Bill McGowan lives!  Well, at least his legacy as an industry and management pioneer does.

Connected Planet ran a story by Joan Engebretson that compares the challenges and growing pains experienced in the 1970s and ‘80s by the McGowan-led MCI long distance company to what is being seen in some sectors of today’s communications marketplace, such as in VOIP and community broadband

I will admit up front that just about any news coverage of Bill McGowan or the “glory days” of MCI will get my attention, having spent more than 10 fantastic years of my professional life there, when much of the industry transformational activities were occurring. 

But, as Joan’s article points out, MCI’s tooth-and-nail, against-the-odds struggles aren’t necessarily rare—they are happening to some extent today in the communications networking world. 

It’s safe to say it also is occurring in almost every other business sector, and probably always has.  David versus Goliath, which is how the MCI versus AT&T battles were portrayed back in the day, is always happening.  It is their lasting success that is relatively rare.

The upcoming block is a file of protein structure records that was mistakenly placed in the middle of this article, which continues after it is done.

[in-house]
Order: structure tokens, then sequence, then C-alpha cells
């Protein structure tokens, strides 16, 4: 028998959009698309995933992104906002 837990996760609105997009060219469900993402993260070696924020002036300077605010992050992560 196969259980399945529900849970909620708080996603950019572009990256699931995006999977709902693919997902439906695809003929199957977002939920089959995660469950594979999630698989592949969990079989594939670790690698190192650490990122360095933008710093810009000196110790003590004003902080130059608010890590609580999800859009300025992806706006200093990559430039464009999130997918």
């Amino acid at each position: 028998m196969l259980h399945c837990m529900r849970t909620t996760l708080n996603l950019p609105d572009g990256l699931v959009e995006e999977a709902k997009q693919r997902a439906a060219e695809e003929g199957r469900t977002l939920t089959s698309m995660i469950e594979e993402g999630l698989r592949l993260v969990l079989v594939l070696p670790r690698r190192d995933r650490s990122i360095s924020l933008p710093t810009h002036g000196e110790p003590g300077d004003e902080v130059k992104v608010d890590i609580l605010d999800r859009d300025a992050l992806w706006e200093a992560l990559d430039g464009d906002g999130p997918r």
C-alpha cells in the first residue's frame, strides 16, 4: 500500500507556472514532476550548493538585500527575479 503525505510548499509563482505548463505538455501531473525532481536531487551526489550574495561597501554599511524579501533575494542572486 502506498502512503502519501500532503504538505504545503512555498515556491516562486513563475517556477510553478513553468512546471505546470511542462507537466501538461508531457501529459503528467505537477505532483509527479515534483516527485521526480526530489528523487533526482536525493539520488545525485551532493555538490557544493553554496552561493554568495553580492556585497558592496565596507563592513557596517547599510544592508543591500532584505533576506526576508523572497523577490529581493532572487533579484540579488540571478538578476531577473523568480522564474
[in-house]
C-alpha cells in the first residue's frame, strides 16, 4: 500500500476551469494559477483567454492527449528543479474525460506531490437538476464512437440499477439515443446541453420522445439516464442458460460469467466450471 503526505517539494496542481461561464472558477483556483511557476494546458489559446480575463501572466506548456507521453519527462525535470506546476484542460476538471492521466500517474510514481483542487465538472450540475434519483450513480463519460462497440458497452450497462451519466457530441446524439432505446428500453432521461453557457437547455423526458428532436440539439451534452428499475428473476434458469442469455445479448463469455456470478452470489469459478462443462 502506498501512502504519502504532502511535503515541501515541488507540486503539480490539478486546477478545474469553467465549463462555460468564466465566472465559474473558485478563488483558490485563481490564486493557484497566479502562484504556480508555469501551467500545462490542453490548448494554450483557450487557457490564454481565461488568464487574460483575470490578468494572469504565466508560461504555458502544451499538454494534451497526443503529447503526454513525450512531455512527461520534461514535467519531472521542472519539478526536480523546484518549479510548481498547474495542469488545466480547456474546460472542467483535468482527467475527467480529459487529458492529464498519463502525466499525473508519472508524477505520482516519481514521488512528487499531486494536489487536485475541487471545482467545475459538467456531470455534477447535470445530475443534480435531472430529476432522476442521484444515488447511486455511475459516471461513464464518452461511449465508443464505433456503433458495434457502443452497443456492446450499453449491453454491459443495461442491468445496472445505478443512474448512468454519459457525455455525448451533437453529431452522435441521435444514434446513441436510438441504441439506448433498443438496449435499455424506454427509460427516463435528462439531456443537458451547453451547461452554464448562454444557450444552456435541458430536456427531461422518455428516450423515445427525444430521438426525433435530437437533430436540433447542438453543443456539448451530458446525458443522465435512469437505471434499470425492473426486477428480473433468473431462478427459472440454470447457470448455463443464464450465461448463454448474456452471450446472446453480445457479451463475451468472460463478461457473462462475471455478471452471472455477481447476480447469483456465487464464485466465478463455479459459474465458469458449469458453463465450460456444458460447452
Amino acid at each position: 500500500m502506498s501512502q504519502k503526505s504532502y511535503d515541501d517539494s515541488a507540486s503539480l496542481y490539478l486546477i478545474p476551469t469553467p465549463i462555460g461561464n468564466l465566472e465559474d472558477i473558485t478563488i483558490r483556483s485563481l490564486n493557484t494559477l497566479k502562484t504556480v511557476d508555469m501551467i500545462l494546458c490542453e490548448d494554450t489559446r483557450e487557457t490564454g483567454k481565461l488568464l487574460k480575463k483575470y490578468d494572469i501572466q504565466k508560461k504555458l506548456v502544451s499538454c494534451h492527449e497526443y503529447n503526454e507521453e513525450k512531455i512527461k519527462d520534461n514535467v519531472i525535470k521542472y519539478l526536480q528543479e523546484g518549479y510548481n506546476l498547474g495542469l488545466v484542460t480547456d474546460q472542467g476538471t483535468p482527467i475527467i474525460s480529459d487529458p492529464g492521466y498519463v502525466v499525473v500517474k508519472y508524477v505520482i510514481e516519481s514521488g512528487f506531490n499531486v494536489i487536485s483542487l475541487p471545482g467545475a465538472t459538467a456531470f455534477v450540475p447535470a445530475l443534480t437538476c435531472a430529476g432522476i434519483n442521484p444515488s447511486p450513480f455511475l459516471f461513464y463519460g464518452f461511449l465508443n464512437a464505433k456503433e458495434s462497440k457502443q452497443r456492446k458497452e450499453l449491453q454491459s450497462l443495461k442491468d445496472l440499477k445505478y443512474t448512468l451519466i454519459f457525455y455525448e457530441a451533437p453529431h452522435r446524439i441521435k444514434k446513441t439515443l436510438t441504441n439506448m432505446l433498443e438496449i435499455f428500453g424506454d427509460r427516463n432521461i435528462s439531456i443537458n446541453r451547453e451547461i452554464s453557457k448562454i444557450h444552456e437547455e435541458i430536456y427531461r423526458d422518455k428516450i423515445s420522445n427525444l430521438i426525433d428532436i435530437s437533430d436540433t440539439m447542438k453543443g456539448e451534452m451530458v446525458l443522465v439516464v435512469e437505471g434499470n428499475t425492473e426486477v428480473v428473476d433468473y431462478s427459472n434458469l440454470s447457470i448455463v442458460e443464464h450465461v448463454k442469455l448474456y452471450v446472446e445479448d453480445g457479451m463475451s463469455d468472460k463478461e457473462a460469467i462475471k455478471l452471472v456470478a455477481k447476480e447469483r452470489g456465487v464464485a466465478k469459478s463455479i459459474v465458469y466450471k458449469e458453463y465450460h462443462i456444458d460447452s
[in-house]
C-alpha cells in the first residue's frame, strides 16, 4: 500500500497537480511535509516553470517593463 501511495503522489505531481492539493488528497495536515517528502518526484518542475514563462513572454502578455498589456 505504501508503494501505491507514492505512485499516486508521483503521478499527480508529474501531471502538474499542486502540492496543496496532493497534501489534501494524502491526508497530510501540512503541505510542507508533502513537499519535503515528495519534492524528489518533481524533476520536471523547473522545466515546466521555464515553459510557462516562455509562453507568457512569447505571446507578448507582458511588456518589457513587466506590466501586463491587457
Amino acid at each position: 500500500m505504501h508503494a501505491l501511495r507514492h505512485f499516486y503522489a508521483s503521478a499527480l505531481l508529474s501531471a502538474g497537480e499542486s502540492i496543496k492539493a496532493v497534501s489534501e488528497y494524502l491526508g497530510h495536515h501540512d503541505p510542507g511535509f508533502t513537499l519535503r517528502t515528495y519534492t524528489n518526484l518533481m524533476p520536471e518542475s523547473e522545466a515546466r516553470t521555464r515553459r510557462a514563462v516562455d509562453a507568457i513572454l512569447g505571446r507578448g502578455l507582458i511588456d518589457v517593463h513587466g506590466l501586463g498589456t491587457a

Start-ups and people with new ideas, new ways of doing things, always are trying to gain a lasting foothold against entrenched market leaders.  Some succeed spectacularly; countless more fail.  That is one reason those who endure the bruising challenges and ultimately flourish are often celebrated and held in high esteem, like a Bill McGowan or CommScope’s founder and current chairman, Frank Drendel. 

As I read industry news coverage and meet new people at trade shows, my interest is piqued by stories of start-ups and David vs. Goliath, having worked at one very successful “David” and one that didn’t make it.  I’m always curious about which of today’s start-ups and innovators will beat the odds and become tomorrow’s industry stars. 

How about you?  Were you a part of a “David” that beat the odds and broke through to greatness? 

What are your suggestions for today’s innovators and dreamers who currently are facing these fights for survival?

About the Author

Rick Aspan

Rick Aspan, APR, is vice president of Corporate Communications at CommScope. A former journalist, he has more than 25 years of experience in corporate communications functions in the telecom, internet and networking industries at companies such as MCI, Ameritech and Tellabs.

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